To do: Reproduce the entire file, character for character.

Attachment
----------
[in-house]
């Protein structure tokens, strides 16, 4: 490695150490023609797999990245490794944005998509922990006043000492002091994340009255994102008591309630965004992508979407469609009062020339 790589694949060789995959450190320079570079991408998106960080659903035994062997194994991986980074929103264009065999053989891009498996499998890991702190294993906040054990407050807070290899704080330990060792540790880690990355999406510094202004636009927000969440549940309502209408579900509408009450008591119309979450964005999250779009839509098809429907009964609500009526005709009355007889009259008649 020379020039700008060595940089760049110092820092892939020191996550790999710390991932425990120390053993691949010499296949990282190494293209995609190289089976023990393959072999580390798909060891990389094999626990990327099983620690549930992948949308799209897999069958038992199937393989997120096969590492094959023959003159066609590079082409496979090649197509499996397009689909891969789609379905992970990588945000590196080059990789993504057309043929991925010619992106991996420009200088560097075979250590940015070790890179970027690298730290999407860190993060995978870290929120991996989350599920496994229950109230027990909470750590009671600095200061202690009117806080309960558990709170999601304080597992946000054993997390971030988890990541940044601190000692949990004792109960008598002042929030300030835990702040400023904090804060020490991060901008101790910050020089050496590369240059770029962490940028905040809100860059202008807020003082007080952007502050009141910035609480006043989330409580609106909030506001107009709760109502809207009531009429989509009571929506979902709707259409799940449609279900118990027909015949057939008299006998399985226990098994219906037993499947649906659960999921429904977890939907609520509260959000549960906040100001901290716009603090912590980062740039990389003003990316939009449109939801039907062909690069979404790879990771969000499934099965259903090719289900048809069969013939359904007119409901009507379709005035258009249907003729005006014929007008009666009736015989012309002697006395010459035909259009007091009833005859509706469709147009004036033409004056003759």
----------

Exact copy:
[in-house]
């Protein structure tokens, strides 16, 4: 490695150490023609797999990245490794944005998509922990006043000492002091994340009255994102008591309630965004992508979407469609009062020339 790589694949060789995959450190320079570079991408998106960080659903035994062997194994991986980074929103264009065999053989891009498996499998890991702190294993906040054990407050807070290899704080330990060792540790880690990355999406510094202004636009927000969440549940309502209408579900509408009450008591119309979450964005999250779009839509098809429907009964609500009526005709009355007889009259008649 020379020039700008060595940089760049110092820092892939020191996550790999710390991932425990120390053993691949010499296949990282190494293209995609190289089976023990393959072999580390798909060891990389094999626990990327099983620690549930992948949308799209897999069958038992199937393989997120096969590492094959023959003159066609590079082409496979090649197509499996397009689909891969789609379905992970990588945000590196080059990789993504057309043929991925010619992106991996420009200088560097075979250590940015070790890179970027690298730290999407860190993060995978870290929120991996989350599920496994229950109230027990909470750590009671600095200061202690009117806080309960558990709170999601304080597992946000054993997390971030988890990541940044601190000692949990004792109960008598002042929030300030835990702040400023904090804060020490991060901008101790910050020089050496590369240059770029962490940028905040809100860059202008807020003082007080952007502050009141910035609480006043989330409580609106909030506001107009709760109502809207009531009429989509009571929506979902709707259409799940449609279900118990027909015949057939008299006998399985226990098994219906037993499947649906659960999921429904977890939907609520509260959000549960906040100001901290716009603090912590980062740039990389003003990316939009449109939801039907062909690069979404790879990771969000499934099965259903090719289900048809069969013939359904007119409901009507379709005035258009249907003729005006014929007008009666009736015989012309002697006395010459035909259009007091009833005859509706469709147009004036033409004056003759």